“Having being responsible for creating three lives, wasn’t I entitled to take just one? But who?” he asked.
He then wrote about coming into contact with someone he first knew as Cassie.
“She ticked all the boxes: beautiful, young smart,” he said .
“Critically she wanted to die... a rare marriage indeed.”
He described raping and stabbing her repeatedly and slitting her throat while cameras were recording.
He also described having sexual relations with her corpse.
Dwyer’s hard drive yielded more deeply disturbing material, such as a document saved as ‘E.doc’, created on May 31, 2005 under the company name A&D Wejchert Architects, the firm in which he was a director.
About a visit to Newcastle, he wrote:“Dressed respectably in my casual clothes, no-one would suspect what was on my mind: Rape.
“I had my little overnight bag with the usual things: Socks, underwear, spare shirt, some chloroform, rope and, of course, my hunting knife.
“I checked everyone out as a potential victim while I was walking the street.”
He said that he walked into a bookshop — a maze of a building —picked up a book and strolled around.
“I finally came to the top floor. It was deserted except for a beautiful girl, her wavy long blonde hair falling on her shoulders,” he wrote.
“She was engrossed in a book in the erotic section; ironic. I knew this girl was going to be my next victim.”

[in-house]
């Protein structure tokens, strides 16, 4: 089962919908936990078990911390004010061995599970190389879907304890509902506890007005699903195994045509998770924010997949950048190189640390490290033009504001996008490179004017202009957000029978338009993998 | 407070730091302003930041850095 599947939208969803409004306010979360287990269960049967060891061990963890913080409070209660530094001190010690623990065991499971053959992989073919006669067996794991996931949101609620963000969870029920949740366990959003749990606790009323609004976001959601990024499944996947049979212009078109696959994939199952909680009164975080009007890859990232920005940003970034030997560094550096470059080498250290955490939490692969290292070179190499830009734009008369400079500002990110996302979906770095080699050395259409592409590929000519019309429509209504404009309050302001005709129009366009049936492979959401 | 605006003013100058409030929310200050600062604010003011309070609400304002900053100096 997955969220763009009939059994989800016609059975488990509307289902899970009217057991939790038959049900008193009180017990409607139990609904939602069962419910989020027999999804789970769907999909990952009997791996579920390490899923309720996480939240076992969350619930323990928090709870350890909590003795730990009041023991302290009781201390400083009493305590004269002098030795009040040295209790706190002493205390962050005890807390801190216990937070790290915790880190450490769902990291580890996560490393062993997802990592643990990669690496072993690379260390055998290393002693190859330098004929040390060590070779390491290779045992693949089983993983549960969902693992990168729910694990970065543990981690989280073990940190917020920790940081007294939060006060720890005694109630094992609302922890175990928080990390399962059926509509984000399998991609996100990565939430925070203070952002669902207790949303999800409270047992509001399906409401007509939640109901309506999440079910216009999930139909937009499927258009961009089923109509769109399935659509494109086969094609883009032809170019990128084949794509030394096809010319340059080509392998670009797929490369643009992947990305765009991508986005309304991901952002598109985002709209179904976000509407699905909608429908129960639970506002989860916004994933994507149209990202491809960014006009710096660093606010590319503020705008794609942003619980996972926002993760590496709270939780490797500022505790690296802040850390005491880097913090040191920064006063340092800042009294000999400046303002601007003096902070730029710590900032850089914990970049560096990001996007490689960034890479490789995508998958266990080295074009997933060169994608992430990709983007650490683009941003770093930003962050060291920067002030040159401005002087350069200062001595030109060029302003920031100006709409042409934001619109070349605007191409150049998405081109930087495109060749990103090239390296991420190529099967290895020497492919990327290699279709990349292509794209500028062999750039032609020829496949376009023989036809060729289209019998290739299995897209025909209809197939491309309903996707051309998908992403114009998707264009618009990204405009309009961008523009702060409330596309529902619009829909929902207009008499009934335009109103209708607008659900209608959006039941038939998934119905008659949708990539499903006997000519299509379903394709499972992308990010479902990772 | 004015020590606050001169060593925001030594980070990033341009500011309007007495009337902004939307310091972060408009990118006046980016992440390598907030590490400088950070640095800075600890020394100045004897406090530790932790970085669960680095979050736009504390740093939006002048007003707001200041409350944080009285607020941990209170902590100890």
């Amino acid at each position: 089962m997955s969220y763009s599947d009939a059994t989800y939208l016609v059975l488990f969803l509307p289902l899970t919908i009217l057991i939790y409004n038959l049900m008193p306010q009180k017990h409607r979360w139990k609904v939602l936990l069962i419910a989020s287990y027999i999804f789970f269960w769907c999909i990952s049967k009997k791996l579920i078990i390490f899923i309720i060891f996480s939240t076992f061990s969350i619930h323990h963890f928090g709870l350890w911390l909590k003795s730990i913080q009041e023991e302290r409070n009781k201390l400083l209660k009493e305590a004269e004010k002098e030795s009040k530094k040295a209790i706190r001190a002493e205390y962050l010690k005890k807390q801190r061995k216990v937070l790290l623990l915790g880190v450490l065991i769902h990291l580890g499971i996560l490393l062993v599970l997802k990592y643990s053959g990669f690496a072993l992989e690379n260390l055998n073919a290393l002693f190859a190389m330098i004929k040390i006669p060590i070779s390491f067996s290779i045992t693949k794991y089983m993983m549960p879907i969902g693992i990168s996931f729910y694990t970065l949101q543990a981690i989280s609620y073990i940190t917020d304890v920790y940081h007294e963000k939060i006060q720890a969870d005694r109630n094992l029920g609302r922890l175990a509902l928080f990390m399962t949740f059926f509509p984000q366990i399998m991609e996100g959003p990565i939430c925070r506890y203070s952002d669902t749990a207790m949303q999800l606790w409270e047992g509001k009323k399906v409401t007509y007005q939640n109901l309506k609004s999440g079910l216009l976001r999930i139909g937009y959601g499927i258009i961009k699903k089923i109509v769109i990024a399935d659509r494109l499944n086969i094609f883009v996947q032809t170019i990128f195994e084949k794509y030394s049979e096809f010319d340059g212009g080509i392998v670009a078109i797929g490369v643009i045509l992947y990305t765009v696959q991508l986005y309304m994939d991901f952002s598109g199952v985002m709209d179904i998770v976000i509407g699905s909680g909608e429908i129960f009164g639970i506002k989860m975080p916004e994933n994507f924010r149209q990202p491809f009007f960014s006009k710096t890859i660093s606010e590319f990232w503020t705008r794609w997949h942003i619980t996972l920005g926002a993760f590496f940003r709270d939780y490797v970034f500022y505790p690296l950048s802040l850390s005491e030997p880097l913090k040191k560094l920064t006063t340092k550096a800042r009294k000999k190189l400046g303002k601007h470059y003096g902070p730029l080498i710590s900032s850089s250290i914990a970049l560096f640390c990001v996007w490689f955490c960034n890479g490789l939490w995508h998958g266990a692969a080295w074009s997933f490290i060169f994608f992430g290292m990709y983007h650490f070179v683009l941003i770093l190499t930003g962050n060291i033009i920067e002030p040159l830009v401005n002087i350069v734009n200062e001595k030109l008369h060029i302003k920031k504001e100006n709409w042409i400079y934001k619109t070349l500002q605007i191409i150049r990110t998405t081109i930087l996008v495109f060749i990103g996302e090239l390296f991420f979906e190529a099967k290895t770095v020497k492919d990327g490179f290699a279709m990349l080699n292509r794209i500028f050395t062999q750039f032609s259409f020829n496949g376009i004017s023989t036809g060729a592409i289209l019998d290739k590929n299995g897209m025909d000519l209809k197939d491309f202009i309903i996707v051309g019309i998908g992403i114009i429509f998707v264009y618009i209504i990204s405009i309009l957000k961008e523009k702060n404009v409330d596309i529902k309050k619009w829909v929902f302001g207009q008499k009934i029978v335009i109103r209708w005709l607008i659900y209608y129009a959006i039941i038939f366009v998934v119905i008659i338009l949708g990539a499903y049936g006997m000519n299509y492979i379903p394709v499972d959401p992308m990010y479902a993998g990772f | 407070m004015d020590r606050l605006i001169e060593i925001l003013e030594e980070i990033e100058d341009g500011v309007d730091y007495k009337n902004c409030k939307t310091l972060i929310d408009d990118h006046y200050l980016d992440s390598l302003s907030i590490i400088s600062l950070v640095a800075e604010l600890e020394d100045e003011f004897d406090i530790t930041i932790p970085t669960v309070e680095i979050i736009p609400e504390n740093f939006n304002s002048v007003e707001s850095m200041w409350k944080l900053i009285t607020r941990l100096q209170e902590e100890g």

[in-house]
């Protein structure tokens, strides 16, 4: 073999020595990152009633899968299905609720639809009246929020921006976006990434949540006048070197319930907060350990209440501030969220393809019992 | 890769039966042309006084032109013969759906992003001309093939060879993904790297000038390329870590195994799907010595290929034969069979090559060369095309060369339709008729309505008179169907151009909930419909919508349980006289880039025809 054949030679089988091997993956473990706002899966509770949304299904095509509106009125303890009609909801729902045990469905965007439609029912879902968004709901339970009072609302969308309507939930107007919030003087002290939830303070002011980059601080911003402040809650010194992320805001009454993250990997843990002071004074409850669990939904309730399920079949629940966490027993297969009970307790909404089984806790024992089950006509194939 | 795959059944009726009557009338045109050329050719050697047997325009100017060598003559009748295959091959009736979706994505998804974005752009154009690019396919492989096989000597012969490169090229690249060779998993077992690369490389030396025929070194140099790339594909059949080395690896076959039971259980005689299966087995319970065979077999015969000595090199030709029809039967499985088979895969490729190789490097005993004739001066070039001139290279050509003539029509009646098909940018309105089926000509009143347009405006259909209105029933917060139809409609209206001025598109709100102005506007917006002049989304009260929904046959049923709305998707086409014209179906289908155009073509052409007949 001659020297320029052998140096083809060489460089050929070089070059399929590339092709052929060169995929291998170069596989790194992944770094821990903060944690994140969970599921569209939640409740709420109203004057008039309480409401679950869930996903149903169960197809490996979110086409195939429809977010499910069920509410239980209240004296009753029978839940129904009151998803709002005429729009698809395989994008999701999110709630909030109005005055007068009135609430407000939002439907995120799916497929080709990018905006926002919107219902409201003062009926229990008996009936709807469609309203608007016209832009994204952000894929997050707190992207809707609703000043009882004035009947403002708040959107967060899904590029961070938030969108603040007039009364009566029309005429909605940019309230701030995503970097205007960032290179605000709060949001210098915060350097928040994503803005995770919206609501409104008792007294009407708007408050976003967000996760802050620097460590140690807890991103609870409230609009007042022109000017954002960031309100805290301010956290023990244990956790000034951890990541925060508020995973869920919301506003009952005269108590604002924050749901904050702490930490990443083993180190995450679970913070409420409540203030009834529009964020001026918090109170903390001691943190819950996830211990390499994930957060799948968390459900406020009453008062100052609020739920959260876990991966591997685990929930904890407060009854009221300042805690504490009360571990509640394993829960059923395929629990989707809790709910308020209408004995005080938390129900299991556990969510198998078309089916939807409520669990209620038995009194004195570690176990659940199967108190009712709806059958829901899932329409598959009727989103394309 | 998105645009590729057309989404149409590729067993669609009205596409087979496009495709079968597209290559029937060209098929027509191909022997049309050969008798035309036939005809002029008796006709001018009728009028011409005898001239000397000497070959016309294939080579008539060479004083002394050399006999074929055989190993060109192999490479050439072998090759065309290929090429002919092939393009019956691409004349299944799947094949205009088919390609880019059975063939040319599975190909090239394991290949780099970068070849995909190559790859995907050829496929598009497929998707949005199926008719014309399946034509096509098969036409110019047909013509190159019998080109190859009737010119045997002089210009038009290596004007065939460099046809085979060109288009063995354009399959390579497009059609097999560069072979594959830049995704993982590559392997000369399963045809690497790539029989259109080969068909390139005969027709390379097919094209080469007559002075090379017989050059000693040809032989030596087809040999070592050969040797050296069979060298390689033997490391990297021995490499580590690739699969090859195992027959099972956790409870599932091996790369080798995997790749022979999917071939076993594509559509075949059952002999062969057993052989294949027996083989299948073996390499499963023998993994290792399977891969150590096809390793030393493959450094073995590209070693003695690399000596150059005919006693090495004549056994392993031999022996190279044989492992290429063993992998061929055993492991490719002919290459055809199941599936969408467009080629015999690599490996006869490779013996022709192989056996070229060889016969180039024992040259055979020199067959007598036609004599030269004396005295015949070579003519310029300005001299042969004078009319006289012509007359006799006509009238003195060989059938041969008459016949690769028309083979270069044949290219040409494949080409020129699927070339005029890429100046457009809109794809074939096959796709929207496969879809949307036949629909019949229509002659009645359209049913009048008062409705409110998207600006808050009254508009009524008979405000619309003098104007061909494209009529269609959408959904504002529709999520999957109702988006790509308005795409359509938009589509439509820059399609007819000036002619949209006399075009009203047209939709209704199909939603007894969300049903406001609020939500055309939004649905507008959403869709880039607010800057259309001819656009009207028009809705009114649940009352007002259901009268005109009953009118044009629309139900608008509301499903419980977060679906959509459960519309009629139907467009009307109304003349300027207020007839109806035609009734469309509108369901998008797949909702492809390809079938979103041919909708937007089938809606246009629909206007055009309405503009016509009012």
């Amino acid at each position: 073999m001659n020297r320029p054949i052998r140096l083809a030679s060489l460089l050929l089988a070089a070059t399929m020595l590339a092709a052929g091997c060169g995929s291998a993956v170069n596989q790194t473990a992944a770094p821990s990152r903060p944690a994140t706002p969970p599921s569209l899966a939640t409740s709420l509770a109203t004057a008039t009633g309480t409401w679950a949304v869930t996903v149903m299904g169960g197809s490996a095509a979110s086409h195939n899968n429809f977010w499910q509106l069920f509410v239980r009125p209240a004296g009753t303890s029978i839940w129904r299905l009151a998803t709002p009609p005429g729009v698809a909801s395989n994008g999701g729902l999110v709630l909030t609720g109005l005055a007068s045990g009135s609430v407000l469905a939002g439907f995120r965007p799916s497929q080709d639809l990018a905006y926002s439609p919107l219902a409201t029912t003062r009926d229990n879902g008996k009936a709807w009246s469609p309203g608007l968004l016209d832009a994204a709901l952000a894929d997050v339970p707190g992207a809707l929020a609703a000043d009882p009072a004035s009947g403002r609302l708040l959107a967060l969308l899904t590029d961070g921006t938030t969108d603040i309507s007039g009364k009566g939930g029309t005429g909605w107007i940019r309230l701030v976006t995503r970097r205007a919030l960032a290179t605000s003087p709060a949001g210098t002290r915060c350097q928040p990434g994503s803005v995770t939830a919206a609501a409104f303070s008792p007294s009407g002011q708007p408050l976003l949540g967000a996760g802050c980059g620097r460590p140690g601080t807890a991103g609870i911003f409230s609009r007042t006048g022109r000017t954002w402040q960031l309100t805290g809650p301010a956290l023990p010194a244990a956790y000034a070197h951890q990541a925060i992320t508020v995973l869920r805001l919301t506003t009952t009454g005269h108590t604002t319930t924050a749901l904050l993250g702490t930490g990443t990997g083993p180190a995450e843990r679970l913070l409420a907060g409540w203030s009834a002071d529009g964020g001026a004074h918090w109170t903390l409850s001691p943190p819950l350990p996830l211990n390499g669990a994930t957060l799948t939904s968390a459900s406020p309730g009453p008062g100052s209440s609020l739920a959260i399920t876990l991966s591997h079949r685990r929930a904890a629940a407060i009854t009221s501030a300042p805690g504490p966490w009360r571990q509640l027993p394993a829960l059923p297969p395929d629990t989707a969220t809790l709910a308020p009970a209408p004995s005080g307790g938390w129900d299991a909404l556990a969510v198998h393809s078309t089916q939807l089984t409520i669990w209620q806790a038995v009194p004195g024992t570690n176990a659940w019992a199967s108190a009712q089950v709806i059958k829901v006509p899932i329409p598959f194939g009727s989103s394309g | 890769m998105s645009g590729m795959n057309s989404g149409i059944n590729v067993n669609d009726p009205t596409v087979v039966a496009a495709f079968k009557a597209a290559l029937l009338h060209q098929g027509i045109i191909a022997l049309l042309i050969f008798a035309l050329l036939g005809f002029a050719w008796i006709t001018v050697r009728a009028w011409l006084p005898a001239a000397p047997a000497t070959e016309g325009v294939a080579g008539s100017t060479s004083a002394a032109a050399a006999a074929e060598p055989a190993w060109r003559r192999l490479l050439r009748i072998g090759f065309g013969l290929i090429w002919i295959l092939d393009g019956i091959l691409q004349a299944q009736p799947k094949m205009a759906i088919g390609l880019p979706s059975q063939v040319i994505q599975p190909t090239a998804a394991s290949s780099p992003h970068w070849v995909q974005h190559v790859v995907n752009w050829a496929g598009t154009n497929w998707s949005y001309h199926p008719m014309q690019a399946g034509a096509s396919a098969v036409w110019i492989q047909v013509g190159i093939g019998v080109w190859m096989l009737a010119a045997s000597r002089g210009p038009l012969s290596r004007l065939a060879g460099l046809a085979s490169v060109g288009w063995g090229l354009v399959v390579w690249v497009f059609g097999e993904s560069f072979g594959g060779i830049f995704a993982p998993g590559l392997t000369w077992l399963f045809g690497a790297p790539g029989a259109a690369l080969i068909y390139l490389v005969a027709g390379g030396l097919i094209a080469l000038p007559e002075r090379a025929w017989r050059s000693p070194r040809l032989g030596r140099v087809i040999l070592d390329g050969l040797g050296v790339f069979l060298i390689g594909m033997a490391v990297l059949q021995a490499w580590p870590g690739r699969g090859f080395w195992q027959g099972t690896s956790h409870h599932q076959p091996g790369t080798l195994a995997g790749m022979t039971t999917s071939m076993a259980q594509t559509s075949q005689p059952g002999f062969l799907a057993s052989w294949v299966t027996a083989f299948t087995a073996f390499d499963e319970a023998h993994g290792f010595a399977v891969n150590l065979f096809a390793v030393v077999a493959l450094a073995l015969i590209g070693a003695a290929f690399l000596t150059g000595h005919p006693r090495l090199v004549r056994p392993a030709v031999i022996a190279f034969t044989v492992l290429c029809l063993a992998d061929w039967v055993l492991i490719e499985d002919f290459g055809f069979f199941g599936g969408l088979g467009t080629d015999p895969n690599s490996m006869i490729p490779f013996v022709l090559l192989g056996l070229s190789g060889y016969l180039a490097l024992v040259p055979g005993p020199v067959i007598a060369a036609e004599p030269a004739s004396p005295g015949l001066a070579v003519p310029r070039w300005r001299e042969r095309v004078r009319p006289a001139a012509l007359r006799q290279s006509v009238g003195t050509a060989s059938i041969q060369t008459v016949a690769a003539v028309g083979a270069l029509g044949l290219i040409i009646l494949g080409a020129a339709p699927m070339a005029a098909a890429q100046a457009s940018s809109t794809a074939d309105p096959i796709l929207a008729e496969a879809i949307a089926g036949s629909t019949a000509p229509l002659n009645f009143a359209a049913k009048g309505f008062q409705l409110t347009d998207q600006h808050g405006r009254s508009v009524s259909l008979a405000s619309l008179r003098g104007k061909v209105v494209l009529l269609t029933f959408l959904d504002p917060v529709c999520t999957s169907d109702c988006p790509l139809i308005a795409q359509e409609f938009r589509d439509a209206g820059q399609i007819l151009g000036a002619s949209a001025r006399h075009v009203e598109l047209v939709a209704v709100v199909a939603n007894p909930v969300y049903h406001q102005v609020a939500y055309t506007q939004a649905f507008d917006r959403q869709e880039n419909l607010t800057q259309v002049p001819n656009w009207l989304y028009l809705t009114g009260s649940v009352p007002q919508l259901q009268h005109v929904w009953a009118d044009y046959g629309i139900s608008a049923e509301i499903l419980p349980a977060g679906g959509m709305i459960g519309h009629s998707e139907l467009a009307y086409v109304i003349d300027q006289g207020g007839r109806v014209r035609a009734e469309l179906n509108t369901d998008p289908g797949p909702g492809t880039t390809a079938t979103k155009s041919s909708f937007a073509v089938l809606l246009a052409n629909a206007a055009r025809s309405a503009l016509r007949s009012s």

He then described walking her out of the shop at knife-point and threatening to stab her as they walked to his hotel. He then wrote that he then used chloroform to render her unconscious. He wrote of taking “loads of photos” for his gold collection of rape victims before the chloroform wore off.
“Thank God for digital cameras,” he wrote. “These are not the type of photos you could take into Boots to develop.”
He then described threatening, raping, and almost strangling his victim. He said he could see her relief when it was over, but that this changed to terror again when he picked up his knife.
“As far as I was concerned, the fun was only beginning,” he wrote, concluding with the words: “The end?”
Chillingly, one text exchange between Dwyer and Ms O’Hara referenced a real person.
She wrote that “I would drop everything for a baby”, to which Dwyer replied: “Ok, a life for a life. Help me take one and I’ll give you one.” Ms O’Hara replied: “Sure, you set it up.”
He said they needed new, untraceable pay-as-you-go phones and fake names. He texted her later to say he had found an empty house for sale in Willow Park, Druids Valley, Cabinteely. He gave the name of the auctioneer as Ms Quinn. Rowena Quinn gave evidence earlier in the trial that she was selling a house there.
Ms O’Hara texted later that she thought it was too close to home and to her work. He did not agree and said he would knock her out with a hammer before stabbing her. “Then back to yours to celebrate and knock you up,” he wrote. However, he agreed with her concerns about being traced by technology and suggested a random stabbing instead.
Unravelling an almost-perfect murder